I'm pretty sure the paper I'm talking about is Anderegg, Prall, Harold, and Schneider, 2010.
Maybe that is worded a bit strongly. Climate change, or global warming, really can't be considered part of the popular culture, because close to 50% of Americans don't think it is real/an issue [I can't remember which one it was, but it really doesn't matter for this point].
Not to just throw up the wiki again, but the "media coverage of climate change" is also good:
basically, the media, in some desire to be "objective" [re: not lose readers in the internet age *cough*], presents the very small amount of climate change skeptics as equal to the 97% consensus. For people who legitimately try to gain knowledge of issues for themselves, they are presented with a slanted message, often getting results from oil industry studies presented along side real science, as a "balanced" story.
My point was more about a scientific consensus, especially when it is contrary to the view of a large portion of the public, isn't really a "pop culture" argument
LOL, I was going to say "then shouldn't it be anthropomorphic?" and my spell check accepted it...
so ya, you are right...
well, depending on what you believe about the cause, the policy decisions about CO2 emissions change quite a bit
Different in that a consensus among scientists (these days) is much much more credible than a consensus among the lay. Well, I should rephrase: a scientific consensus from among scientists within that related field is much much more credible than the consensus of the lay.
That still does not establish an absolute truth. It is still "argumentum ad populum" and a logical fallacy.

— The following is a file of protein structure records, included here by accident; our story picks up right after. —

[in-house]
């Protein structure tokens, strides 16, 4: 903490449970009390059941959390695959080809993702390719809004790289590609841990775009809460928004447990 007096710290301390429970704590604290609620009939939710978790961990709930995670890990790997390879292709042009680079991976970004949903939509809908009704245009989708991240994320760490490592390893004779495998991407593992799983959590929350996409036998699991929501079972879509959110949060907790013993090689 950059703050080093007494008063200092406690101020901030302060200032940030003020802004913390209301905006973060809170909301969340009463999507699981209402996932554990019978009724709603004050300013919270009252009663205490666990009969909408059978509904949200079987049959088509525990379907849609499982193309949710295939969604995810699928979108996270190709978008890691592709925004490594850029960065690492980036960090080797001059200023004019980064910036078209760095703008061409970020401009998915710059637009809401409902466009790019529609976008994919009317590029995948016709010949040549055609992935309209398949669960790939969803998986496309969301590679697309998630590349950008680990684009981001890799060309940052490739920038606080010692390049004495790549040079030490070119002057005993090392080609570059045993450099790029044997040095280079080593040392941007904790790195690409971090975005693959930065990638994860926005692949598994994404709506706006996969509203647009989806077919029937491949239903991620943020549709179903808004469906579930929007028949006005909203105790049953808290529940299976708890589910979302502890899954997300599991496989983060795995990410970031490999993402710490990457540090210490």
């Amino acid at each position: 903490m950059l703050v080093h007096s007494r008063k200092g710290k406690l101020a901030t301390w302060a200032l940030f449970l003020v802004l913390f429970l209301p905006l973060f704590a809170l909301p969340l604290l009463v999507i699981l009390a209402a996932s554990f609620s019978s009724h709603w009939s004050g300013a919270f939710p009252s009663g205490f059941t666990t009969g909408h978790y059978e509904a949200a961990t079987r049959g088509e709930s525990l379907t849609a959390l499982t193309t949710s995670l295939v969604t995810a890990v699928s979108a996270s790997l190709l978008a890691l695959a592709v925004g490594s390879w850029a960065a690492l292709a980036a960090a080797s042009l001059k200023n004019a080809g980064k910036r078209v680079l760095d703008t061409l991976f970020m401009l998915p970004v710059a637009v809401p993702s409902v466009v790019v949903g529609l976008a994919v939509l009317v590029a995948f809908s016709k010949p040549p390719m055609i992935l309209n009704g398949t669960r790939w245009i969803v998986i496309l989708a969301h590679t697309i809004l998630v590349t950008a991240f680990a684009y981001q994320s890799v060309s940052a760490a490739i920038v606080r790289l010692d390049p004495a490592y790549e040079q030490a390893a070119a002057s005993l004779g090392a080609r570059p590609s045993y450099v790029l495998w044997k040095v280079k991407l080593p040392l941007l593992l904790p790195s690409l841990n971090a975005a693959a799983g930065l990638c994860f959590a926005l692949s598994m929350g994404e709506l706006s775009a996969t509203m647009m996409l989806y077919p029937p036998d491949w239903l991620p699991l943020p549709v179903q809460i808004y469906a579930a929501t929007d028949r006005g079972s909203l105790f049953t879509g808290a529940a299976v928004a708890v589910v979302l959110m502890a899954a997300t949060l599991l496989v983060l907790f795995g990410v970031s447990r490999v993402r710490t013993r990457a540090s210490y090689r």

The real scientific work (if correct, of course) should stand independent of the scientists.
It was a poll conducted against an international pool of climate scientists.
I like this study, better, because it "scales" the question instead of only giving "yes" and "no" answers.
If I were to answer the poll on "is the climate change from the last 100 years in any way anthropogenic?"
I would say yes.
If someone were to ask this question: "Is the climate change from the last 100 years slightly attributable to human actions"? I would also say yes.
But answer on the first one would make me seem much more zealous than my answer to the second one.
This is a conversation you and I have had already.
I still find all of this avenue of argument to be distasteful. There are so many problems with these types of arguments. Such as "confirming your own opinion" and "it's popular to associate a study with climate change and much easier to get funding" which will skew how the science is actually conducted. Is it popular to doubt anthropogenic climate change? Hmmm...among the scientific community? Hell no.
Here is a very comprehensive listing of climate opinion among the people:
See, I was not aware of this. I probably don't pay attention long enough to a news stories to notice the "and here's Bob with a retort to this study on global warming".
But that would probably be more of a problem with how news has to be done rather than a bias. It seems the US media is overwhelmingly supportive of anthropogenic climate change. Maybe they studied Fox News in their study a bit too much? lol